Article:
Editor’s Note: Guy Ziv is an assistant professor at American University’s School of International Service and director of the Israel National Security Project (INSP), an online repository of statements by Israeli security experts who favor a two-state solution to the Israeli-Palestinian conflict. His book, “Why Hawks Become Doves: Shimon Peres and Foreign Policy Change in Israel,” has recently been published by SUNY Press. The opinions expressed in this commentary are his.
Israeli Prime Minister Benjamin Netanyahu won re-election Tuesday
Guy Ziv: Netanyahu has repeatedly injected himself into U.S. politics
This time, Netanyahu may have gone too far. National Security Adviser Susan Rice did not mince words when she called Netanyahu’s latest move “destructive to the fabric of the relationship” between the United States and Israel. Although the U.S.-Israel relationship is strong and resilient, rooted in common values and shared interests, Netanyahu is subjecting it to an unnecessary test with unknown consequences by choosing to play partisan politics.
In a matter of days, Netanyahu exposed his true attitude toward Israel’s conflict with the Palestinians, in the process threatening to further erode an already strained relationship with the White House. Less than two weeks ago, Netanyahu declared that his speech of June 2009 at Bar-Ilan University, where he publicly endorsed a demilitarized Palestinian state, is no longer relevant. On Monday, he continued on this theme, announcing that a Palestinian state would not be established under his watch.
These comments were tactical moves aimed at mobilizing his base, but so was his Bar-Ilan speech a maneuver aimed at appeasing U.S. President Barack Obama and quelling criticism from abroad. Ultimately, political expedience led Netanyahu to reveal what many critics had long suspected: He has never supported a two-state solution.
In the last six years of his premiership, Netanyahu has spoken out repeatedly against a withdrawal to the 1967 borders, with mutually agreed land swaps – the basis for a two-state solution; insisted that Palestinians recognize Israel as the state of the Jewish people – a condition no Palestinian leader can accept; and presided over unprecedented settlement activity in the West Bank and East Jerusalem, which the Palestinians regard as their future capital.
Meanwhile, the Israeli Prime Minister has disparaged Palestinian Authority President Mahmoud Abbas at every opportunity, asserting that he encourages terrorism – a claim that was contradicted by the head of Israel’s top security service – and repeating the mantra that Abbas is not a legitimate peace partner. In 2011, he reportedly quashed the Palestinian leader’s draft peace agreement that had been secretly negotiated with former Israeli President Shimon Peres. In a less guarded moment, Netanyahu told Israeli writer Etgar Keret that the Israeli-Palestinian conflict was “insoluble.”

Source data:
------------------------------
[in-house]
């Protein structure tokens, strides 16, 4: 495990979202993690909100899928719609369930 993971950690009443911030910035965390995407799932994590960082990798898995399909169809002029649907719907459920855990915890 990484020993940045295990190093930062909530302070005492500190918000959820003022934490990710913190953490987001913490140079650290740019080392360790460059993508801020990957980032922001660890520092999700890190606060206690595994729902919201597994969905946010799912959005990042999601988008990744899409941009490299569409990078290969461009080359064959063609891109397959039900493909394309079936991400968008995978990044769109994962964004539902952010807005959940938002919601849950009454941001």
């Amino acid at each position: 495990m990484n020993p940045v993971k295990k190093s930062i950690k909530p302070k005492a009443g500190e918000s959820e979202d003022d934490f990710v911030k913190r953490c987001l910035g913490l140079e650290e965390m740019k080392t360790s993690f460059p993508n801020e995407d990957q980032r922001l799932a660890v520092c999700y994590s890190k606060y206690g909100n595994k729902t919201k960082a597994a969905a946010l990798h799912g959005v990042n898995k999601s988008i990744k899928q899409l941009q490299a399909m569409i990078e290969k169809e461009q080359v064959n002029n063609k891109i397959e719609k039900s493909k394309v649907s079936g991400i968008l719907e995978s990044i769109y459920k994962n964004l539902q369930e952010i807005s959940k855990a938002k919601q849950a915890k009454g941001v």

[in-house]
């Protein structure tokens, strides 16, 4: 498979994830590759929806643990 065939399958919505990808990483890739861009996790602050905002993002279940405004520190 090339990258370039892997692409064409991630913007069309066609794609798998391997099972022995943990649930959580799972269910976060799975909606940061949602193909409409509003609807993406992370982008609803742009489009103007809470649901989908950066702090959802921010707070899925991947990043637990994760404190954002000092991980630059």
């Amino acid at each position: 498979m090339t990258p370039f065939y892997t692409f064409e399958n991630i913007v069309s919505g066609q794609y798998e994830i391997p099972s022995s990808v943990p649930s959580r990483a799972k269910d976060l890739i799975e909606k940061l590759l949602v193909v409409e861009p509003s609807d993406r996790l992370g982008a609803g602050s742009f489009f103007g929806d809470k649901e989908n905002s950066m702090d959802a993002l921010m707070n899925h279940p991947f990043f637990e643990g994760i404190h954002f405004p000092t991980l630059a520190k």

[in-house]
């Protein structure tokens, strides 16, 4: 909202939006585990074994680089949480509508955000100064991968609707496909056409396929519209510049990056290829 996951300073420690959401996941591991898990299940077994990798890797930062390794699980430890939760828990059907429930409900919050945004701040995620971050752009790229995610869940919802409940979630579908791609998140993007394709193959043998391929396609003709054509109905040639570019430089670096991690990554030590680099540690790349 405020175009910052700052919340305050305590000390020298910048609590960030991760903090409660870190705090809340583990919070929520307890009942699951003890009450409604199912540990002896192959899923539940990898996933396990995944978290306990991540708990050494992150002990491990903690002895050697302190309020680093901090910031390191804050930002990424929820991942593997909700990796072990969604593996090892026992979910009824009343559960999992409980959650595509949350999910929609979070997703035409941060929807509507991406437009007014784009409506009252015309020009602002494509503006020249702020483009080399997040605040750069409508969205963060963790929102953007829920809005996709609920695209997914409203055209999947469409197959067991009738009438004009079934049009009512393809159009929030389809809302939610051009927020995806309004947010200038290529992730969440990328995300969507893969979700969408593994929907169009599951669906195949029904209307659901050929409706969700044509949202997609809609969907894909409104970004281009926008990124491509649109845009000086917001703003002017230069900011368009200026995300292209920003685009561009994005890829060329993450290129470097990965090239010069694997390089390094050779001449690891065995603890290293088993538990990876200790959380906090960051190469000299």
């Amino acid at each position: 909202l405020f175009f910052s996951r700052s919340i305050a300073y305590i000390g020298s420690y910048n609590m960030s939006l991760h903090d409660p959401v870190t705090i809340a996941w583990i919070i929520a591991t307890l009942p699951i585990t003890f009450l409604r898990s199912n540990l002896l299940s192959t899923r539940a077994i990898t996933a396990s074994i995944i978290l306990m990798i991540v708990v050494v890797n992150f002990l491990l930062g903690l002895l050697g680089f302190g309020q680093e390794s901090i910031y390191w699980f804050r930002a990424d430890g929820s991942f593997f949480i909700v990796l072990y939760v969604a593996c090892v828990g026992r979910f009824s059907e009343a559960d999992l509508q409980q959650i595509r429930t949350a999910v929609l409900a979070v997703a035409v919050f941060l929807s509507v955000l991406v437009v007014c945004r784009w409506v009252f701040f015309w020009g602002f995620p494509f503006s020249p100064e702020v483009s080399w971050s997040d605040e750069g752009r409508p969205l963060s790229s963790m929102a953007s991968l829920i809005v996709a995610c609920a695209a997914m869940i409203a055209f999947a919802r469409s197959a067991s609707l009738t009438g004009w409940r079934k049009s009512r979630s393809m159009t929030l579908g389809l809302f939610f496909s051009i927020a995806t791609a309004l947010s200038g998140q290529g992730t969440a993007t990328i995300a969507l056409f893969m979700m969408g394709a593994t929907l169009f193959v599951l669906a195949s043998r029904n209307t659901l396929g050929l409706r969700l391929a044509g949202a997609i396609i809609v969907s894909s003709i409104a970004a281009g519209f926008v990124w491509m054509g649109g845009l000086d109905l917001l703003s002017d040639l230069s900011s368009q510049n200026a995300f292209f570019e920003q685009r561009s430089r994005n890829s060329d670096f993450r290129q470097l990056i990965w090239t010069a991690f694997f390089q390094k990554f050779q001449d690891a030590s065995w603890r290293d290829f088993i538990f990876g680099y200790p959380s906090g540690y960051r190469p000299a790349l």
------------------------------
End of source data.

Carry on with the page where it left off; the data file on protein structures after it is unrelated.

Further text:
Netanyahu’s duplicity on the Palestinian issue has led to a highly dysfunctional relationship with the Obama administration, which has tried, in vain, to broker an Israeli-Palestinian agreement. He made a farce of last year’s John Kerry-brokered peace talks by increasing settlement work fourfold during this negotiating period.
Adding fuel to the fire, Netanyahu has repeatedly injected himself into U.S. politics, most recently with his acceptance of an invitation by House Speaker John Boehner to address Congress – a move that was widely seen as a partisan ploy to undercut the White House.
Obama has yet to respond to Netanyahu’s most recent statements, which can only serve to further damage Washington’s ties with Jerusalem while contributing to Israel’s growing isolation. One European government after another has begun to turn its back on the Israeli government, taking steps to recognize a Palestinian state since it appears less and less likely that one will emerge as a result of negotiations.
But criticism of Netanyahu’s approach to the Palestinian issue has also come from none other than the Israeli security community, many of whose members are alarmed at Israel’s deteriorating position in the international community in general and its schism with Washington in particular.
A broad array of former generals, ex-heads of Israel Defense Forces military intelligence, and former chiefs of the Mossad and Shin Bet intelligence services have long argued that the status quo is unsustainable and that a two-state solution is vital to Israel’s future as a Jewish and democratic state. In the last month, nearly 200 of these former high-ranking security officials launched a campaign demanding a change in leadership in light of what they view as Netanyahu’s failure to take any diplomatic initiative while harming one of Israel’s greatest security assets: its relationship with the United States.
Last week, Israel’s opposition leader, Zionist Union Chair Isaac Herzog, caused a stir in his party by arguing that right now, a two-state solution to the Israeli-Palestinian conflict was not realistic.